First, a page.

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Sam I Am
20-03-2005, 07:22 PM
Ok here goes.

I have spent the day arguing with vsftpd and getting it going. Surprisingly enough I managed quite well.

I have:

added a user to my nix box

chrooted their ftp access to their /home dir only

setup no-ip client (dynamic ip)

They can connect, upload and download all fine.

Heres my problem. The files I want to share are on another drive. A fat32 drive mounted as /archive. How do I give them download access to this drive?

If theres a better way using ftp to do this (and I suspect there is) then now is a good time to do it. Would it have anything to do with /var/ftp ?

Also. what are the security risks from having port 21 open? There is no anonymus access allowed. There is a list of forbidden logons who wont even get the chance to enter a password eg: root etc



Cheers

Chilling_Silence
20-03-2005, 07:50 PM
Basically you've done perfectly :)

You could symlink to /mnt/fat32 or wherever you choose to mount it but VSFTPd is "Very Secure FTP Daemon" and it wouldnt be very secure if it allowed you to follow a symlink out of the home folder after chrooting the user now would it.

You're left with only one option: mount --bind /mnt/fat32 /home/ftpusername/fat32

Been there myself, took me forever to work that one out ;)

Cheers


Chill.

Ash M
20-03-2005, 07:57 PM
Not exactly Chill,

I had the same thing.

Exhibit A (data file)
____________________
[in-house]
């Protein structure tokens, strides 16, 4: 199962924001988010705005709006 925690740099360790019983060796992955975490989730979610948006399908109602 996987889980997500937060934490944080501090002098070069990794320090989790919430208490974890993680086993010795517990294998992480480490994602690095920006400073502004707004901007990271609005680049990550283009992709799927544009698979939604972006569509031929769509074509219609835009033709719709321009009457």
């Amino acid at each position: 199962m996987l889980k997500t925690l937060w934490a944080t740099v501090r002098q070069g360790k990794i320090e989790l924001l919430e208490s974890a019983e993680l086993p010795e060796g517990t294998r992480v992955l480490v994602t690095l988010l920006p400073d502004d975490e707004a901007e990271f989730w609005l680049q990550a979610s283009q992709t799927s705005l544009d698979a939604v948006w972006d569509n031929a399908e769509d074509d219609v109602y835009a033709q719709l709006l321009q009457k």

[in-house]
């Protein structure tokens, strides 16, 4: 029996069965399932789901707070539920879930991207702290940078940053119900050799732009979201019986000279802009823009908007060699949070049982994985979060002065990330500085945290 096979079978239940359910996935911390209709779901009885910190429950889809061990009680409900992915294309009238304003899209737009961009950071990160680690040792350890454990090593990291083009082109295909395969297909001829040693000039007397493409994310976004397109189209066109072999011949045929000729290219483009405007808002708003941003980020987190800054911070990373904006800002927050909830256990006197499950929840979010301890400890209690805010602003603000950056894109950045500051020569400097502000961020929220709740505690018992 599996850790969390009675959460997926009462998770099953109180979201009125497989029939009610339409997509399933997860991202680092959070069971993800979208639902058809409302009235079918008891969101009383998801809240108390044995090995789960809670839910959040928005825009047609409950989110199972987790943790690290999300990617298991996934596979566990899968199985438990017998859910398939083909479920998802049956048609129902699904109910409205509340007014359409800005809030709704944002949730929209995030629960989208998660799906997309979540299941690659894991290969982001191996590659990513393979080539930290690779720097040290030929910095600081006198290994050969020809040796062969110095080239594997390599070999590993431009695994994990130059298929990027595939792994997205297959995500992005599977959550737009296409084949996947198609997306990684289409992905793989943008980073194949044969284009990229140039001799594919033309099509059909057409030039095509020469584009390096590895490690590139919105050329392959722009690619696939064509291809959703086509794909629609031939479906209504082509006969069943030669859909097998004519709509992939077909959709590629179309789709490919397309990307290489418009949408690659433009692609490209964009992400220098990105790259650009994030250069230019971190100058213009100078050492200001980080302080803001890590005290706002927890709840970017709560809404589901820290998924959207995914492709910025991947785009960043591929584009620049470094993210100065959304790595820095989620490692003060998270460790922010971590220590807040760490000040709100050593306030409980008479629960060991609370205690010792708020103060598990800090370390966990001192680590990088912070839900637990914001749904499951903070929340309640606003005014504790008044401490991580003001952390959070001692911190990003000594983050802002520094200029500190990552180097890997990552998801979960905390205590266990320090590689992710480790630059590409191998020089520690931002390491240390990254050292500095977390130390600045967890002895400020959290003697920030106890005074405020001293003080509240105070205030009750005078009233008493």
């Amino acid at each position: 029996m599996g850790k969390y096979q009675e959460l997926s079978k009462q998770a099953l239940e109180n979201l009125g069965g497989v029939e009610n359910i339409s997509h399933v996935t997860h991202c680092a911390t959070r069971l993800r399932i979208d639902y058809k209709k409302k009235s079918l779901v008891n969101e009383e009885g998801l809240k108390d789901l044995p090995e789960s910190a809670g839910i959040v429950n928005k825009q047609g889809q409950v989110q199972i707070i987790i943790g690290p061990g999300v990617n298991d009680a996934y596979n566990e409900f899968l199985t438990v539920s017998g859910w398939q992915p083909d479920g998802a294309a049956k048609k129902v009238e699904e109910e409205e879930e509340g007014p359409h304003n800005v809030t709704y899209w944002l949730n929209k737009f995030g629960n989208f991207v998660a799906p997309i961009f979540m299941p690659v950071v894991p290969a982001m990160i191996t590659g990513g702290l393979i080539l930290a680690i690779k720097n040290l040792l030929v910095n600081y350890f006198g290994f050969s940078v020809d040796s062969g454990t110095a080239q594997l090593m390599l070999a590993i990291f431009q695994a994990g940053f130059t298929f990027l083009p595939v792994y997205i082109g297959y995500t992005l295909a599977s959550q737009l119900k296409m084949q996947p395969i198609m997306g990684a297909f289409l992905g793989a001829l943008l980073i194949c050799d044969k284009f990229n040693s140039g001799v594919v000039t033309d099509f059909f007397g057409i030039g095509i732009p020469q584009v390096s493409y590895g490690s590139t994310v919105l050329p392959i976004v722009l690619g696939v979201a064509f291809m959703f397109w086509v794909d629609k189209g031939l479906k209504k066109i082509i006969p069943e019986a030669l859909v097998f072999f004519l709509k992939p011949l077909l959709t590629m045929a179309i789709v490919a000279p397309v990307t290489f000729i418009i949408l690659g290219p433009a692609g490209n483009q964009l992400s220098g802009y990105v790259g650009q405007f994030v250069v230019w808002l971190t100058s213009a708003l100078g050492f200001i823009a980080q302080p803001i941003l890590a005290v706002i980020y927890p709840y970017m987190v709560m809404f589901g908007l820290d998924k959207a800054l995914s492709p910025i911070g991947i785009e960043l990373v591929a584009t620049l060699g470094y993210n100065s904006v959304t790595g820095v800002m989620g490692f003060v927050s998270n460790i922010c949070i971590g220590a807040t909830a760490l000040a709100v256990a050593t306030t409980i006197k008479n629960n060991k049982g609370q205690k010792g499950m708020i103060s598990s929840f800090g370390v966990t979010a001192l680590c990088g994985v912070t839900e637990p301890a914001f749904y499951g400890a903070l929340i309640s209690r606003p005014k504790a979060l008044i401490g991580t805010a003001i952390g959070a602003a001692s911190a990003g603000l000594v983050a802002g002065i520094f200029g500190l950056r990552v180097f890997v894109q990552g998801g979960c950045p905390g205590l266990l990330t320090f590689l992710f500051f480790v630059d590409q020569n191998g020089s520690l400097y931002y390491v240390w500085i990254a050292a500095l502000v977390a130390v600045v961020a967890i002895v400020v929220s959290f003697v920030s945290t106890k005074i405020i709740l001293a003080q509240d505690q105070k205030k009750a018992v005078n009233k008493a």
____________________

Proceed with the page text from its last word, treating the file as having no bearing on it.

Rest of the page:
I simply had my fstab with the following

/dev/hda5 mounted on /home/ftp/
/dev/hdb1 mounted on /home/ftp/pub2/
/dev/hdd1 mounted on /home/ftp/backup/

So the drives were mounted under each other

Then I just created two users both with the home dir of /home/ftp/

I then set vsftpd's umask to 000 (making everthing chmodded to 777) and it worked a treat..


This worked fine, although I now use glFTPd as its more configurable.

Chilling_Silence
20-03-2005, 08:02 PM
See, there is more than one way to skin the cat ;)

I never played around with the umask permissions in vsftpd... After moving away from Redhat 8/9, I began using pureftpd :)

Ash M
20-03-2005, 08:29 PM
See, there is more than one way to skin the cat ;)

I never played around with the umask permissions in vsftpd... After moving away from Redhat 8/9, I began using pureftpd :)

You're a Gentoo user aren't you....? You should use glFTPd.... It doesn't get any more configurable than that....

Chilling_Silence
20-03-2005, 08:42 PM
glFTPd? Never heard of it?!

I like pureftpd for the use of the command pure-ftpwho, showing me who's online and using what files at what speeds.

I'll look into it :)

Sam I Am
20-03-2005, 09:04 PM
Ok chill,

I tried your command, amending it to my dir names :)

logged into ftp as the user and got this:

230 Login successful.
Remote system type is UNIX.
Using binary mode to transfer files.
ftp> ls
227 Entering Passive Mode (127,0,0,1,45,137)
150 Here comes the directory listing.
lrwxrwxrwx 1 0 0 14 Mar 20 04:21 Music -> /archive/Music
226 Directory send OK.
ftp> cd Music
550 Failed to change directory.